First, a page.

Feedstock People and Leaders

Sustainable Revolution: Brazilian Sugarcane and the Plastics Industry

Throughout my career at Braskem I’ve been asked one question more than any other.

I have dedicated the best part of my working life to developing and promoting bio-based plastic. I’ve watched closely as the sugarcane industry in my native Brazil has developed.

 I’ve visited sugar mills across the Centre South region and spoken with lifecycle experts and customers.

The more I learn about this crop, the more I believe it will be a vital tool for the plastics in the years to come. 

But the same question always remains: can the use of sugarcane to produce plastics ever replace the use of petroleum derivatives?

As a child, I learned at school that sugarcane arrived in Brazil during the colonial period and that the “sugar-based economic cycle” went from the 16th to the 18th century. 

However, it was only during the 1970s, amid the first oil crisis, that the Brazilian government developed a program called Pro-álcool (proalcohol) aimed at reducing Brazil’s dependence on oil imports. 

As a result, the automotive industry in Brazil launched the world’s first large-scale production of cars fueled solely by bioethanol and sugarcane production in Brazil grew exponentially.

Unfortunately, during the 1990s, the program lost momentum and only green-minded people (like my dad) were still sticking with their ethanol-fueled cars. 

It was in the early 2000s that an ethanol revolution started in Brazil. With the development of Flex-fuel technology and a second growth cycle ahead, this agro-industry started to re-invest and modernize itself. 

Innovation has driven sugarcane to new heights. Mechanized harvesting, fertigation1, co-generation of electricity from the abundant crushed cane fibers (bagasse) and, most importantly, a relentless focus on social and environmental responsibility have resulted in one of the most sustainable sectors in the country, recognized worldwide.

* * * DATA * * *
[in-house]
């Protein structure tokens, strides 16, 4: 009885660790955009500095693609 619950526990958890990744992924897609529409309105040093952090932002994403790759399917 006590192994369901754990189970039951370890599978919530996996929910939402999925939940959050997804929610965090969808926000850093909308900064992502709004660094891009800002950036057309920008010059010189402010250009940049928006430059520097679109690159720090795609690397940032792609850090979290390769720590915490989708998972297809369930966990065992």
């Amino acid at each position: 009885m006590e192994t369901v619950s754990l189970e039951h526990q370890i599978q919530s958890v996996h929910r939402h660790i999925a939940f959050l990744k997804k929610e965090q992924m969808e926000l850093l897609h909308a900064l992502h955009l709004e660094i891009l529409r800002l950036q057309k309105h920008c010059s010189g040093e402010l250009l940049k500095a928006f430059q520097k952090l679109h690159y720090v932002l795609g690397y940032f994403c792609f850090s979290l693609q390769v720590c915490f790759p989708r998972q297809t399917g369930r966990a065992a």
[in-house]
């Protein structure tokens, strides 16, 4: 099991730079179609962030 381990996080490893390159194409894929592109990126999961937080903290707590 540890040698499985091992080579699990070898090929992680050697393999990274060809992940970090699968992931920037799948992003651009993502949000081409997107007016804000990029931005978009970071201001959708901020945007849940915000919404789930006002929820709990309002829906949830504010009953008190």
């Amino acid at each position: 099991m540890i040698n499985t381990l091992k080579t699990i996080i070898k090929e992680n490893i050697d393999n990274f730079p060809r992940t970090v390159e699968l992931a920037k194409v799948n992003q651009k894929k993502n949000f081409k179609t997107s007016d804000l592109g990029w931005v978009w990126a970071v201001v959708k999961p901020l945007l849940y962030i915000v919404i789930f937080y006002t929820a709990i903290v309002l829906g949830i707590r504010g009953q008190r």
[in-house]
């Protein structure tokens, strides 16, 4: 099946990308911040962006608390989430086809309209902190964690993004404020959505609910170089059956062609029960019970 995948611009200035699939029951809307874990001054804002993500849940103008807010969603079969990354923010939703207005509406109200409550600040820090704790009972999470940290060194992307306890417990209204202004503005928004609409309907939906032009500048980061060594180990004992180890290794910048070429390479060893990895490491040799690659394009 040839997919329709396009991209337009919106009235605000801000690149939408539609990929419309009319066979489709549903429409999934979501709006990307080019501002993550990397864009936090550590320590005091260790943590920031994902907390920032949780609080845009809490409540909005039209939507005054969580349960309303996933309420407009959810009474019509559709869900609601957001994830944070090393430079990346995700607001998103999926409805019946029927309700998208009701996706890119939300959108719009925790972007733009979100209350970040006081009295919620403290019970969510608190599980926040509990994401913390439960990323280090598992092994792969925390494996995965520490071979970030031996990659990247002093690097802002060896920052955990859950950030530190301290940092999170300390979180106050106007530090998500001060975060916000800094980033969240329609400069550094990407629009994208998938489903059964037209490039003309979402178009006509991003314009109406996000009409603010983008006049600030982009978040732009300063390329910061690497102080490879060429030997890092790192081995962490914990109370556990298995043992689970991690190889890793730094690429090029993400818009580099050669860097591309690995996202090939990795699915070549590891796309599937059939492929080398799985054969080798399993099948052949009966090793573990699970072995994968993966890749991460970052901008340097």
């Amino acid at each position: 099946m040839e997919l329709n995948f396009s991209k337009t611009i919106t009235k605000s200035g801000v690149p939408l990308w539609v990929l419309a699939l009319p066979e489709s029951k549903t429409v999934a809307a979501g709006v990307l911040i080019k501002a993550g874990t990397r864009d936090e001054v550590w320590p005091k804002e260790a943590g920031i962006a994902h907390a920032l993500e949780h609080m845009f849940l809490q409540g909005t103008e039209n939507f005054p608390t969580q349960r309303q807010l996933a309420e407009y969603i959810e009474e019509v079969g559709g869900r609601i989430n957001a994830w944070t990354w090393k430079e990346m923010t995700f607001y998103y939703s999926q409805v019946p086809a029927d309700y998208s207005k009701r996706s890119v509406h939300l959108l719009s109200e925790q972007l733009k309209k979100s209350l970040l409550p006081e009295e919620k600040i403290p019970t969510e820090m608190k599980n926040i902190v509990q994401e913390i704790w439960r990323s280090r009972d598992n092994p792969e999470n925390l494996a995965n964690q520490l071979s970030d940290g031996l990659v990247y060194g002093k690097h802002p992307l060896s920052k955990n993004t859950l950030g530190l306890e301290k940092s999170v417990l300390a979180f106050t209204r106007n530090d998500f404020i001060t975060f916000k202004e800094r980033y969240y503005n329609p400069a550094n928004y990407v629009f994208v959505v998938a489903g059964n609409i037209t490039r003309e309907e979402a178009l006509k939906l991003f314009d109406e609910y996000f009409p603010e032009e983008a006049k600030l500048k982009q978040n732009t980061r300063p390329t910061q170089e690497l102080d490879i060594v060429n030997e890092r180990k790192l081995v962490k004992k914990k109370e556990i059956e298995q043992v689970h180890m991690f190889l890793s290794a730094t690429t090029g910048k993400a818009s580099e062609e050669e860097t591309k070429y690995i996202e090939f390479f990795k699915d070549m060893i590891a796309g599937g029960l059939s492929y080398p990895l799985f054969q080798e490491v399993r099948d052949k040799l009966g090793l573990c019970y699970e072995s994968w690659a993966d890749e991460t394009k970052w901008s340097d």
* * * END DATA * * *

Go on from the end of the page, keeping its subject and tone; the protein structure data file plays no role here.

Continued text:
It is important to highlight that Brazil is the biggest sugar exporter in the world and sugarcane generates 17% of all energy consumed in Brazil.

All that using approximately 1% of the country’s area (2,9% of the arable land) and preserving by law, 20% of the original vegetation of this vast farmland.

Figure 1. Modern practices in the sugarcane agro-industry.

The use of ethanol as a biofuel is for sure great as it significantly reduces CO2 and NOx emissions when replacing fossil fuels.

Nevertheless, it makes more sense to give the carbon captured by photosynthesis a more noble use: rather than burning it for energy, materials like biopolymers have a longer and potentially circular lifecycle.

This keeps the carbon out of the atmosphere as long as possible, thus contributing to slowing down climate change. 

So here comes my vision, clearly inspired by the principles of the Circular Economy: responsibly cultivated sugarcane will be used to produce bioplastics from ethanol, which when designed into recyclable products, will stay in the value chain for several years, being mechanically recycled many times.

If by any reason mechanical recycling is not possible, the product will find its way to a chemical recycling process, which will bring this biobased carbon molecule back to virgin quality plastic.

Inevitable side streams of this process will end up being used to produce heat or electricity in a thermoelectric power plant and this is ok, because this carbon is not fossil! The envisioned value chain is described in the illustration below.

Figure 2. A simplified illustration of the role of sugarcane in a low carbon circular economy.

As illustrated in figure 2, sugarcane can continue to supply the transport sector while increasing its participation as feedstock for the biopolymers industry. 

Given that Brazil is committed to reaching a yearly production of 54 billion liters by 2030 (as one of its contributions to the Paris Agreement), if only 10% is diverted to bioplastics, this would allow for the replacement of 2,2MMt of fossil plastics.

If this happens under the depicted model, it is quite clear to me that the overall environmental and social benefit will be even higher than simply using the ethanol as a biofuel. 

To conclude, my answer to the initial question is a bold yes. Sugarcane is already replacing a significant amount of petroleum derivatives in plastic production and it will continue doing so, as we continue moving towards a new plastics economy, which is more circular and significantly lower in carbon emissions. 

(1) Fertigation is a water and nutrient recycling process, which consists of applying vinasse a residue from the distillery to the plantation. 

This article was written by Martin Clemesha, Circular Economy materials – Marketing & Product Management | Biopolymers Global Strategy at Braskem



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